The Digital Museum

WW1 Online – 5 digital museum projects around the Great War


Image: Adam Jacobs: 1885 bei der Armee. From

Museums across the UK have launched projects to mark the centenary of WW1. We look at 5 examples of museums using online platforms to connect with their audience and deliver the digital museum experience around the Great War anniversary.

1: The Imperial War Museum: Lives of the First World War

We looked at this project in an earlier blog post, and it’s still one of the most impressive uses of digital research and sharing out there. Users are invited to add to the growing archive of information on servicemen and women who served overseas during the conflict. It’s a great mix of official archive material and human stories, with an emphasis on user-generated content

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WW1 meets WWW to create a very social archive

In a recent post, we highlighted that the best digital museum archives are those that allow and invite public comment and contribution.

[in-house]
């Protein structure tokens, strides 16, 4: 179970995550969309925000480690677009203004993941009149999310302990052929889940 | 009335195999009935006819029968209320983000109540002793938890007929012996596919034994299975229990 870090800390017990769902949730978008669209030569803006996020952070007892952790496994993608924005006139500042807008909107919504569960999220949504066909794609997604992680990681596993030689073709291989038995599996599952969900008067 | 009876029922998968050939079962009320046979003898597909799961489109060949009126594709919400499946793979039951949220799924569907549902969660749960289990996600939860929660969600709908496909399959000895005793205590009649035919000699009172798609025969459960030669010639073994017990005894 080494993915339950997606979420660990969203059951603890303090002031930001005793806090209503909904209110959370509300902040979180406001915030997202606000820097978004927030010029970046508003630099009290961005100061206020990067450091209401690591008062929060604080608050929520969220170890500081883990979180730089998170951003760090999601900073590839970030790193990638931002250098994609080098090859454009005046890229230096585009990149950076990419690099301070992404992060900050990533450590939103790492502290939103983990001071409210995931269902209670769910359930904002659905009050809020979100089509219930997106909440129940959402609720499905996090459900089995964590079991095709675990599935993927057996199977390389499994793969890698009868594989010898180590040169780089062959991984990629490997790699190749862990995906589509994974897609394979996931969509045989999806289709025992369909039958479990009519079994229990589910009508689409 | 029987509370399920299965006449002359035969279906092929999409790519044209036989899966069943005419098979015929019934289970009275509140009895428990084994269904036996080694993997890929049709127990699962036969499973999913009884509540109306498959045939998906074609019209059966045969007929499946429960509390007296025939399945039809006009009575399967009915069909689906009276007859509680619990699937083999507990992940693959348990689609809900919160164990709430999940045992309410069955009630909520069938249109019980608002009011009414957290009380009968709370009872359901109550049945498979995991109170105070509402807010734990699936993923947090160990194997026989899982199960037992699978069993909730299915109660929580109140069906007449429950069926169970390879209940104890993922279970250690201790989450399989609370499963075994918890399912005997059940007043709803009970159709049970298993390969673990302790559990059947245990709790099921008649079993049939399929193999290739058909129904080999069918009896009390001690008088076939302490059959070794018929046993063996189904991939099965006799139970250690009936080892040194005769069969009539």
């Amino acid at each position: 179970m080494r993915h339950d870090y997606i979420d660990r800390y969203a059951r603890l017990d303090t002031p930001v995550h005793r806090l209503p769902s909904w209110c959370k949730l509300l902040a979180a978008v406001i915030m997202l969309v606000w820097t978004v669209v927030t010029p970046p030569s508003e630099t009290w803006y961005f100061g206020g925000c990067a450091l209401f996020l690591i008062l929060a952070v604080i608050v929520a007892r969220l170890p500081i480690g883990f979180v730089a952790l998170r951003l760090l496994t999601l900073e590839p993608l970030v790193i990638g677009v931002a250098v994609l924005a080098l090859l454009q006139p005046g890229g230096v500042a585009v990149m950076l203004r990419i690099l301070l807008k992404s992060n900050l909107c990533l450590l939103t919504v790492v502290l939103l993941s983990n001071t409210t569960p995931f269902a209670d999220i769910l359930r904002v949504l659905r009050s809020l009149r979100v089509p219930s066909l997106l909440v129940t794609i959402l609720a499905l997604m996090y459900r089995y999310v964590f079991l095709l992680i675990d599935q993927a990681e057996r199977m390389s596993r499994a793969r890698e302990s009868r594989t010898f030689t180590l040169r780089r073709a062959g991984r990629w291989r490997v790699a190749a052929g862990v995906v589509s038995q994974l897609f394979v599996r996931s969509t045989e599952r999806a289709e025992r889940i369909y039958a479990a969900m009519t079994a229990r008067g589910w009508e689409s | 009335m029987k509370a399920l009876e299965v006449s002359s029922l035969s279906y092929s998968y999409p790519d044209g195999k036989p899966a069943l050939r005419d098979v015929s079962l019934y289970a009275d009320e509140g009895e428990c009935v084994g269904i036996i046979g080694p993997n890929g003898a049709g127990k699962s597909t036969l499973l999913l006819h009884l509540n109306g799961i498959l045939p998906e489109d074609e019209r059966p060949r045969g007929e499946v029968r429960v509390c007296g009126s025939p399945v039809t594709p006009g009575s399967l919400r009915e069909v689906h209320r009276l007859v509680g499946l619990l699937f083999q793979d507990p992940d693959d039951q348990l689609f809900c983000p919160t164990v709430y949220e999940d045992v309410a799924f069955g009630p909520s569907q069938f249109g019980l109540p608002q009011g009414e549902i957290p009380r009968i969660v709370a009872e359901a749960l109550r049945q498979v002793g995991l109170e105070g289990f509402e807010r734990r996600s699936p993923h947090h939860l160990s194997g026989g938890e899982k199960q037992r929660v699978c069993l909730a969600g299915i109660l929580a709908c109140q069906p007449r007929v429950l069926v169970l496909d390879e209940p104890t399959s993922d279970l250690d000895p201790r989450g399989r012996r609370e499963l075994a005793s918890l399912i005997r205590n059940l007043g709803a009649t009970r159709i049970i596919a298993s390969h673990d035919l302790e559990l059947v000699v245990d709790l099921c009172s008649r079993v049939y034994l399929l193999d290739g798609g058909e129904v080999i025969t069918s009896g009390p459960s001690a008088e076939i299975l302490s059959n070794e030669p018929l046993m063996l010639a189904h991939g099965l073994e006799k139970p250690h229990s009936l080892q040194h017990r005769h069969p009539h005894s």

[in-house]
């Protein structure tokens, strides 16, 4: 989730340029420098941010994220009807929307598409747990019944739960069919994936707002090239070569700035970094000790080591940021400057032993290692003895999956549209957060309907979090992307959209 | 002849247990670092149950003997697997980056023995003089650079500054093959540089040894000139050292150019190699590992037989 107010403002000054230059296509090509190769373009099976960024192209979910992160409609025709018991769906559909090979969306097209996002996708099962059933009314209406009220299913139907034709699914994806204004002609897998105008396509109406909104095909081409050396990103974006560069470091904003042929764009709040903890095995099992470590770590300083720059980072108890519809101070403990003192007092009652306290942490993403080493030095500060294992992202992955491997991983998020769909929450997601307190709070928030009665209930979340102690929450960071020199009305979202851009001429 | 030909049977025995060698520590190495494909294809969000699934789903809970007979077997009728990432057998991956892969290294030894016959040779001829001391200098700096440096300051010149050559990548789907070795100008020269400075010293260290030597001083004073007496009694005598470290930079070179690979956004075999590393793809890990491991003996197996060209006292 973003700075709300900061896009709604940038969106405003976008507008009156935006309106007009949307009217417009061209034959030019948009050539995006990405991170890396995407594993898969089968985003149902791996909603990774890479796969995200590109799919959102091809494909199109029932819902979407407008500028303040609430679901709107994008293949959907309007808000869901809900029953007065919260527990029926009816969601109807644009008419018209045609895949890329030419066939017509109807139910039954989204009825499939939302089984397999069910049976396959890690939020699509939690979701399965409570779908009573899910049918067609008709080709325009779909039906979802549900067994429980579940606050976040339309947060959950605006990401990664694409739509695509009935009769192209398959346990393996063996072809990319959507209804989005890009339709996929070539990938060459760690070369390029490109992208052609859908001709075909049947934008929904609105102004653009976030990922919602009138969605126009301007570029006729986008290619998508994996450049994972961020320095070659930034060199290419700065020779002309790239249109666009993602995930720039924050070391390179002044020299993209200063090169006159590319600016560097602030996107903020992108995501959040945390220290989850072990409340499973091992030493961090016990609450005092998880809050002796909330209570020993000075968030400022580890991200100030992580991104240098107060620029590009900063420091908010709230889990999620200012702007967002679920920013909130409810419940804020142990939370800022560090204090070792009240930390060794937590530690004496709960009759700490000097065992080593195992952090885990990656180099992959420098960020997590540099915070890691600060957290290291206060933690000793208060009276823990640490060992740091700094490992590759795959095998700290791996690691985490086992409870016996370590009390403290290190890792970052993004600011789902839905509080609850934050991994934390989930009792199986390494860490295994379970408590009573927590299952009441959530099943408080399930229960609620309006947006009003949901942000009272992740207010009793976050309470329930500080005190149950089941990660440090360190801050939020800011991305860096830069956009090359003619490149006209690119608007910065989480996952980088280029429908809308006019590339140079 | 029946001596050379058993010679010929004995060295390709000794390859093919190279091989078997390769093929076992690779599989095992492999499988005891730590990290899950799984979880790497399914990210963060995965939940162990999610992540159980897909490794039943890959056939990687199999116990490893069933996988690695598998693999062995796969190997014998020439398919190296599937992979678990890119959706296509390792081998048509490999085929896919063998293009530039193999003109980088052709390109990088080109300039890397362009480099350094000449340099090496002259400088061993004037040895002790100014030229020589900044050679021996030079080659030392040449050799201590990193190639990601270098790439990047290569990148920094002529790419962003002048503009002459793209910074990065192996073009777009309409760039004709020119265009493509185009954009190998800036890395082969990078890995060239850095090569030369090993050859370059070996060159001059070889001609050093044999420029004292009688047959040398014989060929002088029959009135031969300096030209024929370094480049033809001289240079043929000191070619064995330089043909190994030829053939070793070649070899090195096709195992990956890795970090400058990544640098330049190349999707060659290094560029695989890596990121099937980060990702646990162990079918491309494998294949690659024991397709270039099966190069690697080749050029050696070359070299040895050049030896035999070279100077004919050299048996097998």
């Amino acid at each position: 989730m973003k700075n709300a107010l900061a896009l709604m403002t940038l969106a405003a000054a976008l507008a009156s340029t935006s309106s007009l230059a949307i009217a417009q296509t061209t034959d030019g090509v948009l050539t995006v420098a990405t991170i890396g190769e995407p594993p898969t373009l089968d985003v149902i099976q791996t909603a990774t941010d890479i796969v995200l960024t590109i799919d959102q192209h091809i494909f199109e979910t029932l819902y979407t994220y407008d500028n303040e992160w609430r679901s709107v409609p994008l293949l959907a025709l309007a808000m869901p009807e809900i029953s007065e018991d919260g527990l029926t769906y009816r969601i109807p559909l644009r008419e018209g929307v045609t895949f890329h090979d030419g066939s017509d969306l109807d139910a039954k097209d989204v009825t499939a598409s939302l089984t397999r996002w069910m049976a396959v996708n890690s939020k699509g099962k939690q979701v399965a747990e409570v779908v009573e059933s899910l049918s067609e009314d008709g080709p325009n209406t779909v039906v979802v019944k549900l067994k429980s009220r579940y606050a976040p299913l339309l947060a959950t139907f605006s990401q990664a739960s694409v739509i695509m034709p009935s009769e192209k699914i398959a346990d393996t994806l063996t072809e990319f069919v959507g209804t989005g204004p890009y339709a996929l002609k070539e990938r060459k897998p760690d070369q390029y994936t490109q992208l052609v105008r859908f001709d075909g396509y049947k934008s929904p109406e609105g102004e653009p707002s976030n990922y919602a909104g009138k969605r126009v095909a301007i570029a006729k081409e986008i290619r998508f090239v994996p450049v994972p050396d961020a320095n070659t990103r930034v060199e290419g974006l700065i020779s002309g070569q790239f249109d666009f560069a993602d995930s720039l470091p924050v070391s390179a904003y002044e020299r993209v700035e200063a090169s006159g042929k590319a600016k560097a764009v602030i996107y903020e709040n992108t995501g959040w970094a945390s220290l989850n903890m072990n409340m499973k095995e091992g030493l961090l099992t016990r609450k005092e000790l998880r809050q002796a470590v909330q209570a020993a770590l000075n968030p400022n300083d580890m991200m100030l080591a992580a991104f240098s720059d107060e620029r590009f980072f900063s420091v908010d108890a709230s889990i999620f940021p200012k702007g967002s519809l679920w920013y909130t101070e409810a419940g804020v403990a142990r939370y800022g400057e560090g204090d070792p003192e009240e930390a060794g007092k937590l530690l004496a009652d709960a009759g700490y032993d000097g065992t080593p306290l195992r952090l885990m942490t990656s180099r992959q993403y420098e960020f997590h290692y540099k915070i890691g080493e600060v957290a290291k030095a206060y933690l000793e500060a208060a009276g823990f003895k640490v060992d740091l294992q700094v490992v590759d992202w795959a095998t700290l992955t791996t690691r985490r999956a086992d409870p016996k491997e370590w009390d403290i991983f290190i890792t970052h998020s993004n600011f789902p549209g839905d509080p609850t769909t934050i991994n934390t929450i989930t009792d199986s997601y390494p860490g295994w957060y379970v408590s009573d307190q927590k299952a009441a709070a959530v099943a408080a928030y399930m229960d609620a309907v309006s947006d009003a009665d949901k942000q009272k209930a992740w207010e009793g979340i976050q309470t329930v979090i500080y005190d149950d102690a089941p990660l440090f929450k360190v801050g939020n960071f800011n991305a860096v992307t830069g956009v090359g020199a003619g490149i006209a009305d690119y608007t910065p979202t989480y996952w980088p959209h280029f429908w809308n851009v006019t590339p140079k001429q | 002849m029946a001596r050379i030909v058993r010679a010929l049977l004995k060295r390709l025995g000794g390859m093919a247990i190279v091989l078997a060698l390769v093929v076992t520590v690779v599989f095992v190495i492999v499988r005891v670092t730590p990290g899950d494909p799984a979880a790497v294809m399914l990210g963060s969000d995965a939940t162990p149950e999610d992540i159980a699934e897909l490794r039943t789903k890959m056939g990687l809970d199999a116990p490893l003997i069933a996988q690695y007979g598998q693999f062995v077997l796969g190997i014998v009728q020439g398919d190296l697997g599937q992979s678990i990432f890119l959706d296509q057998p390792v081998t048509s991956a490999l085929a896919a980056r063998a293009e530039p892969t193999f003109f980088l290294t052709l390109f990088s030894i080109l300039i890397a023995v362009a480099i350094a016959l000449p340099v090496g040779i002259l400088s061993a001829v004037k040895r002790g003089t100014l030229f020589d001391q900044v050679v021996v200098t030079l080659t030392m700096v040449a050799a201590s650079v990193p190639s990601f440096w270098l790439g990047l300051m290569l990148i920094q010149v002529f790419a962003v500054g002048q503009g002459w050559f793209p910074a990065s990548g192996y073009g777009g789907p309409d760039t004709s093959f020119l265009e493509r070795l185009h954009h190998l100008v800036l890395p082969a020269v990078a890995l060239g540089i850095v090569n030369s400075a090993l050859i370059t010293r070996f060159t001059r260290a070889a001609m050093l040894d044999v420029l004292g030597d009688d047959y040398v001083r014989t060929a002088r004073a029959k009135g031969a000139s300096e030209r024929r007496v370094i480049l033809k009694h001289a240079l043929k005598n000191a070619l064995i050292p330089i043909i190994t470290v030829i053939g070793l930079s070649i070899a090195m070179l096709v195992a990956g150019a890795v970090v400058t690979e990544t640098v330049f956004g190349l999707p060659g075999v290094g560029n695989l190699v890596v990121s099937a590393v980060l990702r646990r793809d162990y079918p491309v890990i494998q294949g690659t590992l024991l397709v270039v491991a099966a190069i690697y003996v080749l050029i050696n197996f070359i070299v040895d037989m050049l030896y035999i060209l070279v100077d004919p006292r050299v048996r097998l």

The Imperial War Museum has done just that with an ambitious and exciting project that records information on the millions of Britons who served in World War 1.

Lives of the First World War draws on official archives and family records to record and remember 4.5m people who served overseas in the 1914-1918 conflict.

Details of many of those recorded are minimal, and the IWM is asking members of the public to help develop the archive by contributing their own stories, memories and images of family members recorded in the database.

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Digital collection brings natural history to life


Spectacular images and rare books documenting America’s rich natural history have been made available to the public for the first time in a very neat new digital archive from the American Museum and Natural History.

We like the user friendly way this is laid out and the way they provide different levels of information for the curious public and more dedicated researchers.

It would have been nice to see more integration with social media – making it more shareable, allowing people to embed galleries and inviting comments would make it a much more interactive platform.

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